Purposes and aims: Economically efficient methods for removing arsenic from the drinking water supply are urgently needed in many parts of the world. Iron oxides are known to have a strong affinity for arsenic in water. However, they are commonly present in the forms of fine powder or floc, which limits their utility in water treatment. In this study, a novel granular adsorbent, iron-oxide-coated diatomite (IOCD), was developed and examined for its adsorption of arsenic from water. Materials and methods: An industrial-grade diatomite was used as the iron oxide support. The diatomite was first acidified and dried and then coated with iron oxide up to five times. The prepared IOCD samples were characterized for their morphology, composition, elemental content, and crystal properties by various instruments. Experiments of equilibrium and kinetic adsorption of As(V) on IOCD were conducted using 0.1- and 2-L polyethylene bottles, respectively, at different pH and temperatures. Results: Iron oxide (α-Fe2O3 hematite) coated onto diatomite greatly improves (by about 30 times) the adsorption of As(V) from water by IOCD as compared to using raw diatomite. This improvement was attributed to increases in both surface affinity and surface area of the IOCD. The surface area of IOCD increased to an optimal value. However, as the IOCD surface area (93 m2/g) was only 45% higher than that of raw diatomite (51 m2/g), the enhanced As(V) adsorption resulted primarily from the enhanced association of negatively charged As(V) ions with the partial positive surface charge of the iron oxide. The As(V) adsorption decreased when the solution pH was increased from 3.5 to 9.5, as expected from the partial charge interaction between As(V) and IOCD. The adsorption data at pH 5.5 and 7.5 could be well fitted to the Freundlich equation. A moderately high exothermic heat was observed for the As(V) adsorption, with the calculated molar isosteric heat ranging from -4 to -9 kcal/mol. The observed heats fall between those for physical adsorption and chemisorption and are indicative of the formation of a series of ion-pair complexes of As(V) ions with iron oxide surface groups. Conclusions: This study demonstrated that the granular IOCD was successfully developed and employed to remove the As(V) in aqueous solution. The Freundlich isotherm well fitted the equilibrium adsorption data of As(V) onto IOCD, and both the pseudo-second-order model and the pore diffusion model simulated well the adsorption kinetics. Compared to other iron-oxide-based adsorbents reported in the literatures, the adsorption capacity of IOCD is relatively high and its kinetics is fast.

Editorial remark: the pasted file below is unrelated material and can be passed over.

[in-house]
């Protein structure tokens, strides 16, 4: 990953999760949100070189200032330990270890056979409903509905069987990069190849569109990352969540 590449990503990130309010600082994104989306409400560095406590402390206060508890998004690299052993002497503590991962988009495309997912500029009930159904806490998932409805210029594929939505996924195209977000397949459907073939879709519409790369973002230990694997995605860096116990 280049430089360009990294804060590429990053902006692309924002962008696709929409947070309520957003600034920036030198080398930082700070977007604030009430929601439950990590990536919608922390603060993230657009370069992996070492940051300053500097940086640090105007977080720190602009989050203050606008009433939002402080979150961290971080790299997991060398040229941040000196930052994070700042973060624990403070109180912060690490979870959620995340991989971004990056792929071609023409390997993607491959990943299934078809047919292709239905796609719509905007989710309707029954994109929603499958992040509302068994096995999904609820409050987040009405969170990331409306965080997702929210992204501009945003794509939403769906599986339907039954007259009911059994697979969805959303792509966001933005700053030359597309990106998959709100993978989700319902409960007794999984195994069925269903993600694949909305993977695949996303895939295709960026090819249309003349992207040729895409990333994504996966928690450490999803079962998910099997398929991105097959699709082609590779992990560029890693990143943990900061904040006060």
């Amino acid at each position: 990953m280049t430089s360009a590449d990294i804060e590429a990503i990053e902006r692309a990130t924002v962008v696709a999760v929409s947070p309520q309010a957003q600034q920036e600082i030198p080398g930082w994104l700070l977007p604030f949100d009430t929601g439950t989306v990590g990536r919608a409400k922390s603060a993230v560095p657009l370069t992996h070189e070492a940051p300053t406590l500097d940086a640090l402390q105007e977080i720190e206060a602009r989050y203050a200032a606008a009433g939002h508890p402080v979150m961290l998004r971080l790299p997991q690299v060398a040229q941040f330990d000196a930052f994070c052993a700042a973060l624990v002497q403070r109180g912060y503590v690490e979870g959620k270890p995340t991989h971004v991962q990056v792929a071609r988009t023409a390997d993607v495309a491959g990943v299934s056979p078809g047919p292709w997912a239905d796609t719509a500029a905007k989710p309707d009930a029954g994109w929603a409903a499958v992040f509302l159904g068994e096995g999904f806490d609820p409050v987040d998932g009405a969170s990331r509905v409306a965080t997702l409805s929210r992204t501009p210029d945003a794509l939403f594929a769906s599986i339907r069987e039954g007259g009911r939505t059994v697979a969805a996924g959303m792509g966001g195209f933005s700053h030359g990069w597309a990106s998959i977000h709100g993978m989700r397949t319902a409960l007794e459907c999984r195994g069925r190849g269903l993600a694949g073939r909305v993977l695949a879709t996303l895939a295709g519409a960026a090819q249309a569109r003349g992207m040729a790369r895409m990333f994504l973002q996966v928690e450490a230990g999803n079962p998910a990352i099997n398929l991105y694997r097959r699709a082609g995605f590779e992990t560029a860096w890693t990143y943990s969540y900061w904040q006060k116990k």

All Science Journal Classification (ASJC) codes
- Environmental Chemistry
- Health, Toxicology and Mutagenesis